Eventually the 71 voting members plus the dozen or so ineligible members and assorted hangers on took their seats to hear what the hopefuls had to say.
First up was Tristram Hunt, who was always going to win thanks to the shortlist fix. Nevertheless he gave an excellent performance. He began by evoking the history of the Potteries and moved on to his role in securing funding for the Wedgwood Museum and helping keep the Staffordshire Hoard in the West Midlands. His priority is education, which he believes can challenge long-term unemployment and the associated evils of poverty, ill-health and anti-social behaviour. He also pledged to use all of his connections to attract investment, including getting Stoke connected to the much-vaunted Glasgow-London high speed rail link.
But his politics proper came out in the questions from the floor. He criticised the recent court decisions against industrial action ballots as politically motivated, and he likened them to turning the clock back to the Taff Vale judgements. He said he was for the democratisation of regional regeneration quangos, which have only really been interested in inputs from business elites. Tristram was also critical of Academies, being especially worried about their large size. Finally on local internal politics, he said regional and national levels of the organisation only feel confident enough to intervene if a CLP is weak. While he was for the reconfiguring of the relationship between different parts of the party, the best way to resist such attempts in the future is to recruit and rebuild.
Saj Malik's pitch struck a rather different tone, which can be best summed as 'I'm working class, me'. He argued this background made him ideally suited to a proletarian constituency like Stoke, and made welcome noises about fighting the BNP and opening a proper constituency office. He said Labour had let working class people down, but the government still managed to do plenty of things to be proud of regards schools, hospitals and so on. Unlike Tristram's pitch however, Saj's accent was more on the need to "protect" working class people and doing things for them. His opponent was more of the school of helping people to help themselves.
In the questions, he thought court interference in industrial disputes was shameful, especially under Labour. He described Academies as a "mixed bag". Refreshingly, but perhaps unwisely, when confronted with a question he couldn't answer Saj often replied "I don't know". He appeared unfamiliar with local issues, but was clear that he'd need to learn a lot on the job. Saj did however receive the biggest laugh of the night. Asked how he would feel if the selection process foisted on Stoke had been imposed on his home constituency, he said "I'd be pissed off"!
Joe Ukemenam was by far the weakest candidate. To put it bluntly, his opening remarks were more suited to a panel at an academic conference than a selection meeting. He rattled off his record as a self-financed student from undergrad to PhD level, helped deliver "capacity-building" initiatives and policy development in Stratford and several African countries. He led the UN mission to Liberia in the early 90s and, rather immodestly, said he'd been described as "one of the unsung heroes of his generation".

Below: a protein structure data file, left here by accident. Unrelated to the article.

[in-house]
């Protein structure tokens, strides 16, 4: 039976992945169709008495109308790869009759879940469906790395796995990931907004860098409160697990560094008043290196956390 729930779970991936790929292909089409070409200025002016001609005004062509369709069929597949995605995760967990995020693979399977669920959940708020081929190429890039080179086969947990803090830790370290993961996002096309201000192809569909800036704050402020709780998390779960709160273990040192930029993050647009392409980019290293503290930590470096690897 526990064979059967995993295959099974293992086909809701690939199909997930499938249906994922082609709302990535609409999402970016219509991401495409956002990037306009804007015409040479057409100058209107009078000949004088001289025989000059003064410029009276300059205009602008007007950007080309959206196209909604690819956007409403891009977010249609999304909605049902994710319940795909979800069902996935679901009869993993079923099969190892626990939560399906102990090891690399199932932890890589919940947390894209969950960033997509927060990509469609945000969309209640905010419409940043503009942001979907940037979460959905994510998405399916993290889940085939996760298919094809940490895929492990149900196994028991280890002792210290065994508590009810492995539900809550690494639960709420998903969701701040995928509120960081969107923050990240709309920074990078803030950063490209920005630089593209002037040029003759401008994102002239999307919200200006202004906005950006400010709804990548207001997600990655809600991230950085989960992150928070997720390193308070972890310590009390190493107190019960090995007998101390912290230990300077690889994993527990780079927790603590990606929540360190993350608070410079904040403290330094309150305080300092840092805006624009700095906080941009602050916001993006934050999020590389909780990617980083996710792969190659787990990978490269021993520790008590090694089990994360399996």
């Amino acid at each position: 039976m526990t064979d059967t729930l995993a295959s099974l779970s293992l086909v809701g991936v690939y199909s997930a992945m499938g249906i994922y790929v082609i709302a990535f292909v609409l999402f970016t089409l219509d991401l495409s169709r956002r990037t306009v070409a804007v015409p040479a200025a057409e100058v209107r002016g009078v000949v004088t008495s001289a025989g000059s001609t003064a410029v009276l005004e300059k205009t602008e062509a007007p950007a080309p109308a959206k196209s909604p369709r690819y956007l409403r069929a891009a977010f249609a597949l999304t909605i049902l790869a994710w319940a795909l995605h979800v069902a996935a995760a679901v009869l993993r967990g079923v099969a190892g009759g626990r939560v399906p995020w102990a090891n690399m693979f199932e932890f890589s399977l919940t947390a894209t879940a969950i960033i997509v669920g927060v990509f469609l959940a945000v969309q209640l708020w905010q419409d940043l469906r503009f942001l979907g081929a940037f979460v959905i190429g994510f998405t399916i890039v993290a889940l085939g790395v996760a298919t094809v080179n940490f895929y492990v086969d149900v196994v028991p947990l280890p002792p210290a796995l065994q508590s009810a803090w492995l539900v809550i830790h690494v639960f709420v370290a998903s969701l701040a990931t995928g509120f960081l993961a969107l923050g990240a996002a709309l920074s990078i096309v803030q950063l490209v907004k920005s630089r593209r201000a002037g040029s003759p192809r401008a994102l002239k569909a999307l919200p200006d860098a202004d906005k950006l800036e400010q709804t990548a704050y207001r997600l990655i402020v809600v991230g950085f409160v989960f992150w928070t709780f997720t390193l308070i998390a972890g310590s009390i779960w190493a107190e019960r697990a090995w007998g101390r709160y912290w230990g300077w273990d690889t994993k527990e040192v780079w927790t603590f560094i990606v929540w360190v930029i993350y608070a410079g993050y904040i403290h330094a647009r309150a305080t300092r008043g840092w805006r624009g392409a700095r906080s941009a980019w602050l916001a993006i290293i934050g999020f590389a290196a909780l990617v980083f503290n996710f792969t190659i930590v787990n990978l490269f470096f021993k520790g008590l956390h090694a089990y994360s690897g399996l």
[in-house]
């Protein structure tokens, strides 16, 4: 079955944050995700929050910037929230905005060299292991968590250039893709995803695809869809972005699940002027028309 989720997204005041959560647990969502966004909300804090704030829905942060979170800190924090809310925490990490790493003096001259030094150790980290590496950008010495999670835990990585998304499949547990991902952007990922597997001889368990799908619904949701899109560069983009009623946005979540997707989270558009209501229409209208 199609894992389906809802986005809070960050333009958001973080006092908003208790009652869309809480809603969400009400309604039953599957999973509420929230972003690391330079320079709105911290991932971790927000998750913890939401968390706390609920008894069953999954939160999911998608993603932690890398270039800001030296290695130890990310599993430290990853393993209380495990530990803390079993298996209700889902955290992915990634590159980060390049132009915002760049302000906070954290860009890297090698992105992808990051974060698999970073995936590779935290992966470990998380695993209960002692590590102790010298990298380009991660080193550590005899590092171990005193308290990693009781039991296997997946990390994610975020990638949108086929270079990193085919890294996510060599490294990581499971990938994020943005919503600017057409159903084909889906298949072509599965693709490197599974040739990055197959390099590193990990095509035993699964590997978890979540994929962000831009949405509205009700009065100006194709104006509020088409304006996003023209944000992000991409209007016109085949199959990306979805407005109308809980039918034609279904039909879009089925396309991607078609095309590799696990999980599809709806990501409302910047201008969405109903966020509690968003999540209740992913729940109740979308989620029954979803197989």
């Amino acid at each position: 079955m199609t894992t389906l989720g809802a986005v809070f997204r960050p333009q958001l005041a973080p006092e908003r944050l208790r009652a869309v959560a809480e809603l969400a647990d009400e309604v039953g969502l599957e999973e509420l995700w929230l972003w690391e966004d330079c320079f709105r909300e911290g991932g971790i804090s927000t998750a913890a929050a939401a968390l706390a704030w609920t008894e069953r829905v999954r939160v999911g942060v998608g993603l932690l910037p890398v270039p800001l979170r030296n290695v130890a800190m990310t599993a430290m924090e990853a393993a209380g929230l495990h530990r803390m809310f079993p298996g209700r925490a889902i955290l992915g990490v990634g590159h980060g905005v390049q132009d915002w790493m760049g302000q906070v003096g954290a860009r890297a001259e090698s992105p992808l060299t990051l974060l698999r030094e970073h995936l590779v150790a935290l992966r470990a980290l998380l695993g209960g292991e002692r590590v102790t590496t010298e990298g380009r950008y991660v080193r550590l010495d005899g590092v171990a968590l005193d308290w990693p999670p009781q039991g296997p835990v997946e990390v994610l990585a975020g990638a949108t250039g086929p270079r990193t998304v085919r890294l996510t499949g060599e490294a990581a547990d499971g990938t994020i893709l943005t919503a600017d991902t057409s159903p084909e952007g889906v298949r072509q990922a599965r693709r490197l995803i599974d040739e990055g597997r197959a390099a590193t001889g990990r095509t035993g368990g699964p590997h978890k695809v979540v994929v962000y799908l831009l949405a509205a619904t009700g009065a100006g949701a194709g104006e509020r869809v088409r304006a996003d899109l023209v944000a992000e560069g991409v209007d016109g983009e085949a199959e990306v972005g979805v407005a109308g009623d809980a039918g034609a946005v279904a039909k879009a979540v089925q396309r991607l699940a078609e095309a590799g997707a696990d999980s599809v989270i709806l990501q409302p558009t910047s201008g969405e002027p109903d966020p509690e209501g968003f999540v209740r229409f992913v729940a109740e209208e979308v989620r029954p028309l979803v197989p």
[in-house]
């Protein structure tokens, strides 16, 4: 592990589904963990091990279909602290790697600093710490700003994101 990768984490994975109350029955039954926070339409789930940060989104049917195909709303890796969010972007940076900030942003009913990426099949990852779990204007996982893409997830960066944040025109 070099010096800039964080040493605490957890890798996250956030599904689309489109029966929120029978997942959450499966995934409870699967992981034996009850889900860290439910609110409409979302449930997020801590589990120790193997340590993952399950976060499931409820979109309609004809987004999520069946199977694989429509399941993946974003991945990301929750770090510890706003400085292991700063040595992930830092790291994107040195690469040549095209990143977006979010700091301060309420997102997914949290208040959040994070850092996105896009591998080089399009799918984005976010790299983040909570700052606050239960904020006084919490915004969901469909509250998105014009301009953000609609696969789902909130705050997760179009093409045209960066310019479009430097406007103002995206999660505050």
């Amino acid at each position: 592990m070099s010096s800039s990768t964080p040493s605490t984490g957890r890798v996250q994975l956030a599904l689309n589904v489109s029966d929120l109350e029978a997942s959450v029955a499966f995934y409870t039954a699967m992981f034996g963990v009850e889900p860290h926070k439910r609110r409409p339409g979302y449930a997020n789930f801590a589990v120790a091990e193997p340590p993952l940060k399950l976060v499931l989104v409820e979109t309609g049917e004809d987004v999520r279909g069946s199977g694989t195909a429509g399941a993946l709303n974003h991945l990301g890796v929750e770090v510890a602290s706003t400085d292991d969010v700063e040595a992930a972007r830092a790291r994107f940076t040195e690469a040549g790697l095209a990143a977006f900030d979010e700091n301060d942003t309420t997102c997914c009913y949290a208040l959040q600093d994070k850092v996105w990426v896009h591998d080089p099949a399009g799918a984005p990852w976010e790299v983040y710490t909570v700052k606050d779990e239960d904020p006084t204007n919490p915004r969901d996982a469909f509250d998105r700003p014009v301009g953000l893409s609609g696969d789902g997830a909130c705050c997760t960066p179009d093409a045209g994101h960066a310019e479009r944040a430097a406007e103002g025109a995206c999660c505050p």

But it was the questions that showed him up as a poor choice for a traditionally labourist constituency party. When the same question about the courts and the unions was put to him, he said he had no problem with their interventions (in fact, he said "why not?") On his specialist subject he didn't come across well either. Asked what he did about the use of Liberia as a flag of convenience during his time there, he said his brief was about demobilising armed factions and organising an election. Of the issue itself he said there was need to look at the interaction between international organisations and the third world. On Academies, he said "there is a debate in the labour movement ... and I will continue to be involved in the debate" without once saying where he stood. But most damning of all, asked what he would like to see done about tax loopholes exploited by nondoms Joe replied "there's no point a soldier answering a general's question" - it was up to those who make the relevant decisions to make the decisions.
If proof was needed of the contrived nature of the shortlist, Joe provided it.
Due to some lacunae in the Labour party rule book, a motion had to be moved so the selection meeting could go to a vote (I may have heard wrong, but by doing so in this instance some sort of precedent has been set). The chair, Barry Stockley, was very clear that if the motion fell the CLP ran the risk of having a candidate imposed. It was fairly close - the move to the vote was passed only by 41 to 30, and as everyone knows Tristram went on to easily win it.
However, there are now two interrelated problems. While Tristram will no doubt be a very capable MP and one that will find favour among the city's elite, there is a big question mark hanging over the legitimacy of his selection. Everyone in the CLP knows this, not least Tristram himself. Second is the news that this legitimacy is already being publicly challenged by the party's secretary, Gary Elsby. Yesterday he announced he will stand as an Independent Labour candidate. In other words, the election in Stoke Central has gone from being a dead cert for Labour to an open contest.